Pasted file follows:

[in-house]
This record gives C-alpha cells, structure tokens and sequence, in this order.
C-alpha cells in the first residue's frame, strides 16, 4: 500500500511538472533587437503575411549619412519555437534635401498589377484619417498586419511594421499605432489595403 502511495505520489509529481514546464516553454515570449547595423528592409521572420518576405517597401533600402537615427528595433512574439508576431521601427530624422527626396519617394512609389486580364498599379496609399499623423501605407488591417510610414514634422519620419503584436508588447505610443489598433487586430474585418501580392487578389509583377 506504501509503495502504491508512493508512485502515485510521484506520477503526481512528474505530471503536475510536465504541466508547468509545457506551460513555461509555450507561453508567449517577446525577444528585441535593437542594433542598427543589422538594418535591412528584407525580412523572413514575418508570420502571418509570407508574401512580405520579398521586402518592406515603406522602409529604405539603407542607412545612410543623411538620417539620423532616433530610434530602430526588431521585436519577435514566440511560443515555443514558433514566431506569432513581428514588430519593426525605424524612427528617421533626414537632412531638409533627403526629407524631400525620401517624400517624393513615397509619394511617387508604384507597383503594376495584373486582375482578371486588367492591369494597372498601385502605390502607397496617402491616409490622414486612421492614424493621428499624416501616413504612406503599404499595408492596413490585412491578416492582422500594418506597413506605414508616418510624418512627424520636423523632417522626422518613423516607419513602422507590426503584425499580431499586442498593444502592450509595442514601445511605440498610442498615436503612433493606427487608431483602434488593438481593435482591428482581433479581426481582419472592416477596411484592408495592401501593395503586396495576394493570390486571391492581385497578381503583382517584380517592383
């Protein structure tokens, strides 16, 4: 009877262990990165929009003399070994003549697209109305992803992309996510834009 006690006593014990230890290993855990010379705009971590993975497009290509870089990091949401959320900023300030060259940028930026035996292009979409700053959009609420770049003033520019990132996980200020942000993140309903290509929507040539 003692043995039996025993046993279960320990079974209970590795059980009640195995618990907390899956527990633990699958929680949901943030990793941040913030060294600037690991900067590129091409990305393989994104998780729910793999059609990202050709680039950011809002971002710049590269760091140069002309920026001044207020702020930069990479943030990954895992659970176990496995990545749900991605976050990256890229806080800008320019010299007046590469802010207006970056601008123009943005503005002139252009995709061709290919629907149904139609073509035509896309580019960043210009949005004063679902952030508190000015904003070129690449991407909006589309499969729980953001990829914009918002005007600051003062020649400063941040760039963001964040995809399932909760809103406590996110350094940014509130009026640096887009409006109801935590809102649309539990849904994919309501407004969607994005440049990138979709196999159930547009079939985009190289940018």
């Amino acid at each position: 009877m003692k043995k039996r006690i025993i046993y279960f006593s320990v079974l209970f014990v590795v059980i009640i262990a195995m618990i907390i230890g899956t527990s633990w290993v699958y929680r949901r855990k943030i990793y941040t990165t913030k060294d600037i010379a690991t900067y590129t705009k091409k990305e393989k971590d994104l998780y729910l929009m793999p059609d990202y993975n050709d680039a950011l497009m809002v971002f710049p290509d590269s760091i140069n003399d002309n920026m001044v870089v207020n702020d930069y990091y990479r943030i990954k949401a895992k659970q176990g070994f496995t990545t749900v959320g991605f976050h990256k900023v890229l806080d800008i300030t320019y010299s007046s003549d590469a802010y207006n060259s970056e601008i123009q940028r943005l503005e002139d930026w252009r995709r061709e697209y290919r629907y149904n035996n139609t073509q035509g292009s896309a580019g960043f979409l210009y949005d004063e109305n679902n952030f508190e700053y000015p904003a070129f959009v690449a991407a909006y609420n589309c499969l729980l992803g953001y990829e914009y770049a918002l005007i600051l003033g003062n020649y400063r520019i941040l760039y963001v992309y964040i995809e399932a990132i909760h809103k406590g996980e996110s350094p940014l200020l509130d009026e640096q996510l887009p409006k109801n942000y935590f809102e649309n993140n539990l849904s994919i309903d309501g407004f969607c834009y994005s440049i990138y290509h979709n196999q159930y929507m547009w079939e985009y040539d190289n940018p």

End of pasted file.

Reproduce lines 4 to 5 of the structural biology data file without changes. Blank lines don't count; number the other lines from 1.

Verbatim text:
């Protein structure tokens, strides 16, 4: 009877262990990165929009003399070994003549697209109305992803992309996510834009 006690006593014990230890290993855990010379705009971590993975497009290509870089990091949401959320900023300030060259940028930026035996292009979409700053959009609420770049003033520019990132996980200020942000993140309903290509929507040539 003692043995039996025993046993279960320990079974209970590795059980009640195995618990907390899956527990633990699958929680949901943030990793941040913030060294600037690991900067590129091409990305393989994104998780729910793999059609990202050709680039950011809002971002710049590269760091140069002309920026001044207020702020930069990479943030990954895992659970176990496995990545749900991605976050990256890229806080800008320019010299007046590469802010207006970056601008123009943005503005002139252009995709061709290919629907149904139609073509035509896309580019960043210009949005004063679902952030508190000015904003070129690449991407909006589309499969729980953001990829914009918002005007600051003062020649400063941040760039963001964040995809399932909760809103406590996110350094940014509130009026640096887009409006109801935590809102649309539990849904994919309501407004969607994005440049990138979709196999159930547009079939985009190289940018």
């Amino acid at each position: 009877m003692k043995k039996r006690i025993i046993y279960f006593s320990v079974l209970f014990v590795v059980i009640i262990a195995m618990i907390i230890g899956t527990s633990w290993v699958y929680r949901r855990k943030i990793y941040t990165t913030k060294d600037i010379a690991t900067y590129t705009k091409k990305e393989k971590d994104l998780y729910l929009m793999p059609d990202y993975n050709d680039a950011l497009m809002v971002f710049p290509d590269s760091i140069n003399d002309n920026m001044v870089v207020n702020d930069y990091y990479r943030i990954k949401a895992k659970q176990g070994f496995t990545t749900v959320g991605f976050h990256k900023v890229l806080d800008i300030t320019y010299s007046s003549d590469a802010y207006n060259s970056e601008i123009q940028r943005l503005e002139d930026w252009r995709r061709e697209y290919r629907y149904n035996n139609t073509q035509g292009s896309a580019g960043f979409l210009y949005d004063e109305n679902n952030f508190e700053y000015p904003a070129f959009v690449a991407a909006y609420n589309c499969l729980l992803g953001y990829e914009y770049a918002l005007i600051l003033g003062n020649y400063r520019i941040l760039y963001v992309y964040i995809e399932a990132i909760h809103k406590g996980e996110s350094p940014l200020l509130d009026e640096q996510l887009p409006k109801n942000y935590f809102e649309n993140n539990l849904s994919i309903d309501g407004f969607c834009y994005s440049i990138y290509h979709n196999q159930y929507m547009w079939e985009y040539d190289n940018p």